A note to all those historical museums around the world that struggle to present their exhibits in an engaging fashion: head here to see how it's done. Amsterdam's Historical Museum is a gem: illuminating, interesting and entertaining. It starts with the very buildings in which it's housed: a lovely, labyrinthine collection of 17th-century constructions built on the site of a 1414 convent. You can enter it down Sint Luciensteeg, just off Kalverstraat, or off Spui, walking past the Begijnhof and then through the grand Civic Guard Gallery, a small covered street hung with huge 16th- and 17th-century group portraits of wealthy burghers. And it continues with the museum's first exhibit, a computer-generated map of the area showing how Amsterdam has grown (and shrunk) throughout the last 800 years or so. It then takes a chronological trip through Amsterdam's past, using archaeological finds (love those 700-year-old shoes), works of art and some far quirkier displays: tone-deaf masochists may care to play the carillon in the galleried room 10A, while lesbian barflies will want to pay homage to Bet van Beeren, late owner of celebrated Het Mandje. Amsterdam has a rich history, and this wonderful museum does it justice.

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Amsterdam’s best markets

Dappermarkt
Shopping

Dappermarkt

Dappermarkt is a locals' market: prices don't rise to match the number of visitors. It sells all the usual market fodder, and plenty of cheap clothes.

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Albert Cuypmarkt
Shopping

Albert Cuypmarkt

Amsterdam's largest general market sells everything from pillows to prawns at great prices. The clothes on sale tend to be run-of-the-mill cheapies.

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Noordermarkt
Shopping

Noordermarkt

North of Westermarkt, Noordermarkt is frequented by the serious shopper. The huge stacks of (mainly second-hand) clothes, shoes, jewellery and hats need to be sorted with a grim determination, but there are real bargains to be had. Arrive early or the best stuff will probably have been nabbed. They also have an organic farmers' market on Saturdays.

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Bloemenmarkt (Flower Market)
Shopping

Bloemenmarkt (Flower Market)

This fascinating collage of colour is the world's only floating flower market, with 15 florists and garden shops (although many also hawk cheesy souvenirs these days) permanently ensconced on barges along the southern side of Singel. The plants and flowers usually last well and are good value.

Users say
  • 4 out of 5 stars
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The best clubs in Amsterdam

Jimmy Woo's
Clubs

Jimmy Woo's

Amsterdam has never seen anything quite so luxuriously cosmopolitan as Jimmy Woo's. You, too, can marvel at the lounge area filled with a mixture of modern and antique furniture and then confirm for yourself the merits of its bootylicious light design and sound system. At times, the place looks just like a music video - and that includes musicians and actors. If you have problems getting in, cool off across the street at sister cocktail bar, Suzy Wong (Korte Leidsedwarsstraat 45, 626 6769).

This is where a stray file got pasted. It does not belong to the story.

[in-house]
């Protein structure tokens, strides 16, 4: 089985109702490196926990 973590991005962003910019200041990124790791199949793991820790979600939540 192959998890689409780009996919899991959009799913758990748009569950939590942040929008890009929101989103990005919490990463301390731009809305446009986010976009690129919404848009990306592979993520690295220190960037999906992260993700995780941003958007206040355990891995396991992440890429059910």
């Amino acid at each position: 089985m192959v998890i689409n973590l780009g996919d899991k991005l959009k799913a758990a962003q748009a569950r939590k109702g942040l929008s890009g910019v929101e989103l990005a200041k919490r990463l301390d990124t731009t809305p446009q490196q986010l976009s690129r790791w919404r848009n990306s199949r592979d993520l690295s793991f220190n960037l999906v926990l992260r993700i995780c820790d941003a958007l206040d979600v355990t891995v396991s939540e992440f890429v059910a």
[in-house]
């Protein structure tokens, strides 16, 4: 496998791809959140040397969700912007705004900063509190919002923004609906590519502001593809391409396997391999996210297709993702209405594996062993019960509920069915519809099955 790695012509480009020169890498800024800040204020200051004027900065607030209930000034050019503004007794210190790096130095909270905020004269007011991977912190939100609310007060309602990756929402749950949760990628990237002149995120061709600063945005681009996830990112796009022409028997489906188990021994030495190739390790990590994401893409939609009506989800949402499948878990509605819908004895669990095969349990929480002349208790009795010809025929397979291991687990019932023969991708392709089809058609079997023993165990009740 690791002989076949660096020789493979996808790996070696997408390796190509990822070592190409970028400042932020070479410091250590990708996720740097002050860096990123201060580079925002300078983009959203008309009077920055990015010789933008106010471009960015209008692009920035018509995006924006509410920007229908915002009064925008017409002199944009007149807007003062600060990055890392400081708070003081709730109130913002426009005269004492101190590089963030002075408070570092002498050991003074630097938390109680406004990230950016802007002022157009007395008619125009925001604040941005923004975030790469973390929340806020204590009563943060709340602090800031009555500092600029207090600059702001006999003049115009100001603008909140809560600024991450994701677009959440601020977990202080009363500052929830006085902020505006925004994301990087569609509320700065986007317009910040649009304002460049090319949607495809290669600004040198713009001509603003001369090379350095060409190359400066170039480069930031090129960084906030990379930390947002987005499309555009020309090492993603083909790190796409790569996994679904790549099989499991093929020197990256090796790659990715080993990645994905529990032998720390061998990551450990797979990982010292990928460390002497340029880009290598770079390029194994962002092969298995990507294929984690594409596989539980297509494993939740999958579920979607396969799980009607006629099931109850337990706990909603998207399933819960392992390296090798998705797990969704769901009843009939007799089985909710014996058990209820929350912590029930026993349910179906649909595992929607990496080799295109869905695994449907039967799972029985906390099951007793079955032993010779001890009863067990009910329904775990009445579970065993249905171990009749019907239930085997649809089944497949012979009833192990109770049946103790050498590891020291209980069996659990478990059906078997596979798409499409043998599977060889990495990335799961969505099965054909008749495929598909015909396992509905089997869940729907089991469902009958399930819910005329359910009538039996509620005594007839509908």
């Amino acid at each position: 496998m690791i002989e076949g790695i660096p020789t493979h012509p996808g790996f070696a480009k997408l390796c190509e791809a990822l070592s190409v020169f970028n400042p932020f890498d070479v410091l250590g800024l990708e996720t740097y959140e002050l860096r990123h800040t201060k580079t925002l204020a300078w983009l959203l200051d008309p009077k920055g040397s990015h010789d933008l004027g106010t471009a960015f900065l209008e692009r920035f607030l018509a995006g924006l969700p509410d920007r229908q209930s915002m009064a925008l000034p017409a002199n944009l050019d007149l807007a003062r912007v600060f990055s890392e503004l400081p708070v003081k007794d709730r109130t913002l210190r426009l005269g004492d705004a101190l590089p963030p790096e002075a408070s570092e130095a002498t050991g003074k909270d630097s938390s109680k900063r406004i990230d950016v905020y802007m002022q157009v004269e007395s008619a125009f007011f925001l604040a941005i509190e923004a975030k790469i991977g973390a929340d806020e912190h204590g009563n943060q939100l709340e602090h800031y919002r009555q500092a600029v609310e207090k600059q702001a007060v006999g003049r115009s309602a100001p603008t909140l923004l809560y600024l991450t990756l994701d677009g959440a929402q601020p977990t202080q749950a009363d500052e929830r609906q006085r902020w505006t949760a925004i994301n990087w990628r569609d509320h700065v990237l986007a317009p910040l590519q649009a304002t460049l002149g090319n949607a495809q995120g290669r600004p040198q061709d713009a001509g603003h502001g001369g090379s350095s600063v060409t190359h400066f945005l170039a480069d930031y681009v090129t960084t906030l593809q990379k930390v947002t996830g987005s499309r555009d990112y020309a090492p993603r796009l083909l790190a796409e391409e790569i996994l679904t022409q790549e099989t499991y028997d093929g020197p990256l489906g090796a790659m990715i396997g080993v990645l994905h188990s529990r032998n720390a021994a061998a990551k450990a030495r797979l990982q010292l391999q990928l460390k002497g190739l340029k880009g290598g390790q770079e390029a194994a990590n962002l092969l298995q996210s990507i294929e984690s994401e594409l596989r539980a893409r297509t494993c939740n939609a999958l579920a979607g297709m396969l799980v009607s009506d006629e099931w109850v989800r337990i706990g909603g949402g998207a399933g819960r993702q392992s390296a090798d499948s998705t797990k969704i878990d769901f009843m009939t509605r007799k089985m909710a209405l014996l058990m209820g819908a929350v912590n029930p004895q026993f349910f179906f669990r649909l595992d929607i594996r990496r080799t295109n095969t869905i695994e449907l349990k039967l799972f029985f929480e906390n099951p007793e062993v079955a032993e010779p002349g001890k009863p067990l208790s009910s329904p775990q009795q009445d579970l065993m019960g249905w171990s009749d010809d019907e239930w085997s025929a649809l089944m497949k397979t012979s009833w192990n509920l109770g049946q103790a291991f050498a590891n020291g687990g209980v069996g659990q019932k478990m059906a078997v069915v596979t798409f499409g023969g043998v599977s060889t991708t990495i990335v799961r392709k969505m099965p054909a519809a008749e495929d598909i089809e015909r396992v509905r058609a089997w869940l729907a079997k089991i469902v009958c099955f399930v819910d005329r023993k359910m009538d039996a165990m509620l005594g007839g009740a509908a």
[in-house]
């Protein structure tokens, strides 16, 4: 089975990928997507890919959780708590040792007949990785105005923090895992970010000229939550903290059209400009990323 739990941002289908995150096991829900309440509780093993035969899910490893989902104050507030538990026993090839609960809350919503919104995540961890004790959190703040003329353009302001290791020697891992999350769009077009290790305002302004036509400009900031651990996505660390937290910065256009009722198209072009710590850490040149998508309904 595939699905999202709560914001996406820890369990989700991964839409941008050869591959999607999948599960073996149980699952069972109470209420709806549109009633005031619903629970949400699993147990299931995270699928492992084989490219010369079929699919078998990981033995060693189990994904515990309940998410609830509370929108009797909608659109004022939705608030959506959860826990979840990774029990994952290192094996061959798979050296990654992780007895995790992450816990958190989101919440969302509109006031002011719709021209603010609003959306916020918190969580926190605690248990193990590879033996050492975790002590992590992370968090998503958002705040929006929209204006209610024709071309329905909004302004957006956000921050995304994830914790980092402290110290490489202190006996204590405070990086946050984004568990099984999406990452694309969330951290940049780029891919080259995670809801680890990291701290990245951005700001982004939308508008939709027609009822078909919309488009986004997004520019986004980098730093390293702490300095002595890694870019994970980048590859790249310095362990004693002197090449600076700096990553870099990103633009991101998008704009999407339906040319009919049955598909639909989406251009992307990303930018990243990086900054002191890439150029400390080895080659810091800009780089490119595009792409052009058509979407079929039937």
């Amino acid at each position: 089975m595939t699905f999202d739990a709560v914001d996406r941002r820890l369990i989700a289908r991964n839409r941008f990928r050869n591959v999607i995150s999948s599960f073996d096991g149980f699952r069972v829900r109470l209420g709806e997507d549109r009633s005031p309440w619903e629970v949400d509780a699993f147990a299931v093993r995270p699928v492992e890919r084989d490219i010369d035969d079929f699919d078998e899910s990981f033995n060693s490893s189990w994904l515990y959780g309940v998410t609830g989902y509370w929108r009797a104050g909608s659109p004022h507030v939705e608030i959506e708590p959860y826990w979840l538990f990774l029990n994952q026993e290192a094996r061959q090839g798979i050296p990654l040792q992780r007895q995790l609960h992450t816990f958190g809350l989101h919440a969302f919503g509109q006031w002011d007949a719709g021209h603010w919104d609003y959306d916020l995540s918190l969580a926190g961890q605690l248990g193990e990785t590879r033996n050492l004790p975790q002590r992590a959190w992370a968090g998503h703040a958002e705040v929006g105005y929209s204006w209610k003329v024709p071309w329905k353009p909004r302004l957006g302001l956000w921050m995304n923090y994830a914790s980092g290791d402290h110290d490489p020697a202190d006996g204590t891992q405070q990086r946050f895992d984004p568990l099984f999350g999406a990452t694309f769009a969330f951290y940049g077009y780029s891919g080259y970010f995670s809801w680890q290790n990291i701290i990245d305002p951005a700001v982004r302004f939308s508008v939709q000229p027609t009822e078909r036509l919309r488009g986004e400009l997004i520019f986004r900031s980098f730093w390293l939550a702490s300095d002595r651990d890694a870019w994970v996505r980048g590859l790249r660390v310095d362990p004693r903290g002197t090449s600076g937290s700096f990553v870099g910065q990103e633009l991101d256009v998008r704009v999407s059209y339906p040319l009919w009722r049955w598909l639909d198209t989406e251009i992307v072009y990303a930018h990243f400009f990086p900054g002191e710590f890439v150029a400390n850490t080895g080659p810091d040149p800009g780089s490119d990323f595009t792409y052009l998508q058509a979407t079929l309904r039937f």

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Bitterzoet
Clubs

Bitterzoet

This busy, comfy and casual bar triples as a venue for theatre and music. Both bands and DJs tend to embrace the jazzy, world and urban side of sound, as demonstrated by once-a-monther Crime Jazz: words, poetry and beyond. DJ Maestro has set up camp, sampling Blue Note classics.

Time Out says
  • 4 out of 5 stars
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Church
Clubs

Church

The more extrovert end of the gay spectrum is well represented by cruising club Church. It has it all plus more: a bar with Greek-style columns, a stage perfect for drag-queen acts, a great sound and light system and various dark, dark chambers... Cheeky theme nights abound.

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Nachttheater Sugar Factory
Clubs

Nachttheater Sugar Factory

This 'night theatre' has found its niche as a place where performance meets clubbing. Every night brings a show of some kind, be it photos, classical dancers, MCs in various shapes and sizes, or actors mixing with the crowds. Monthly Vreemd ('Weird') nights see surprise acts, DJs stepping beyond the usual genre boundaries and classy decorations. WickedJazzSounds hosts a Sunday evening, and the cutting-edge Electronation brings top acts from the worlds of '80s synthesizer electro to current day minimal techno. Sweet it most certainly is.

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Panama
Clubs

Panama

A steady force in Amsterdam nightlife, former power station turned restaurant/theatre/nightclub Panama overlooks the IJ in one of the city's most booming areas. A deserted strip back in 2000 when it opened, the neighbourhood has now been transformed with high-rise offices, steep rents and a shiny Muziekgebouw. Regular club nights bring the best in national DJs to Panama, while huge international artists such as Tiësto and Armand Van Helden also find their way here.

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Odeon
Clubs

Odeon

This three-storey, 1662-built venue comes complete with restaurant, cocktail bar, café (with great canal-side terrace), disco and cultural activities. It's hot with the students on Thursdays, and weekends see various local electro DJs. Don't be intimidated by the lush interior, and find a chair with a view during Friday's fabulous cocktail hour.